and Our Lives
(The writer does not suggest or imply that herbs should be substituted for standard medical care. As in all things herbs should be used in moderation and in conjunction with a knowledgeable herbal healer.)
To Go Where No Herbalist Has Gone Before
I am often asked, "Chuck, where do you get your herbs?" The question is easy to answer, up to a point. I grow them, as much as my backyard and the nut grass will allow me to. I shop at various stores that I know carry reputable herbal products. And I go "wildcrafting." At this point, folks often think I'm talking about "wild rafting," the sport where borderline psychotics climb into barely water- tight rafts and go riding white water rivers through rock filled gorges. I've done this once myself but found sitting at home recuperating from the resultant battered hip and broken finger is more in my line of recreation.
Wildcrafting, as I explain to my friends and students, is the art of hunting and harvesting herbs in the wild. A good wildcrafter understands growing conditions, weather patterns, ecological ranges, and plant folklore. But I try to distill this into three easy rules: The first rule of wildcrafting is to pick only 1/3 of any available herb in any given area. And only if it is abundant. A second rule of wildcrafting is "Don't get caught by the Rangers." Like the voice in Mission Impossible, we will disavow all knowledge of your actions. It is illegal in most public lands to harvest anything, abundant or not. That is unless you are a lumber corporation or mining firm. Rangers take a dim view of civilians picking plants to make medicine for the sick. The third rule is GET HOME IN ONE PIECE. Storms, bad roads, no roads, accidents and the occasional emotional breakdown can ruin your chances of getting home in one piece.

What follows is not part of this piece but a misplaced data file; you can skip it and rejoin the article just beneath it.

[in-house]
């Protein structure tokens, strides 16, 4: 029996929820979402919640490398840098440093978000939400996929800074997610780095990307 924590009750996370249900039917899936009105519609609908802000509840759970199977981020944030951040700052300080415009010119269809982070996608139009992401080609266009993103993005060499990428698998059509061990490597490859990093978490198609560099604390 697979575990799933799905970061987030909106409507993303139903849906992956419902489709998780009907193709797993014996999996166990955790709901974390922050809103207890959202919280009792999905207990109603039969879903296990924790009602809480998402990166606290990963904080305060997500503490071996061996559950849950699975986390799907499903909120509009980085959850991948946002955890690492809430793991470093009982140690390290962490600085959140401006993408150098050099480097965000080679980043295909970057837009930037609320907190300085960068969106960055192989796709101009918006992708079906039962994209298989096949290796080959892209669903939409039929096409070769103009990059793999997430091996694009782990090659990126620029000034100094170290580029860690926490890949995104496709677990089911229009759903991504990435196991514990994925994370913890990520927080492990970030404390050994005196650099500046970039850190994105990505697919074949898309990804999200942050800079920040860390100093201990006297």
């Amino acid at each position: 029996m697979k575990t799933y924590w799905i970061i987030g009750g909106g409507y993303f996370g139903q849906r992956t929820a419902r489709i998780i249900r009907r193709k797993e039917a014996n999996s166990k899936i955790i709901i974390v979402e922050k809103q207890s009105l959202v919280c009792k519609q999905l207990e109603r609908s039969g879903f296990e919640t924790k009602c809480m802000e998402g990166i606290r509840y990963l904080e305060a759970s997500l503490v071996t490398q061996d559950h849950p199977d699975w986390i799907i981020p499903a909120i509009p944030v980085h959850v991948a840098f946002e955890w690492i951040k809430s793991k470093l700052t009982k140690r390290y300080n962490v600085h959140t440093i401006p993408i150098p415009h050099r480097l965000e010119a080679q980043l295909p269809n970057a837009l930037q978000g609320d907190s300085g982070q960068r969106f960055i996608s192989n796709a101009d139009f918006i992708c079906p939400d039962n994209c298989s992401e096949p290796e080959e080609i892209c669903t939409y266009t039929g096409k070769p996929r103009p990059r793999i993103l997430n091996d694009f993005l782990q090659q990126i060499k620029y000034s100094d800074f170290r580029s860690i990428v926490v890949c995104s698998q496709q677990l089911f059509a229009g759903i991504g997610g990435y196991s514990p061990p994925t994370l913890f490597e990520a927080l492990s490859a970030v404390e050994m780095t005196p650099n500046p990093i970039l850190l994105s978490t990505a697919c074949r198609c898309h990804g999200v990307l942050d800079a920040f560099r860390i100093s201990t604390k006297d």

The next question is often, "Why do you go wildcrafting at all?" The answer is simply this: many of the most useful plants in existence cannot be purchased commercially because they cannot be grown commercially. So every year, students of the Pacific School of Herbal Medicine (my herbal alma mater), and the California School of Traditional Hispanic Herbalism (the school I run) head into the wilds of the Sierra and the Mojave in search of healing plants. We search for such exotic herbs as Monkshood, Betony, Fireweed, Ocotillo, Desert Lavender, Arnica, Indian Parsnip, Blue Flag, the beautiful Western Pasque Flower, Wild Ginger, California Mugwort, White Sage, Yerba Mansa and more. Few of these can be found on the herbal market, and none in great quantities.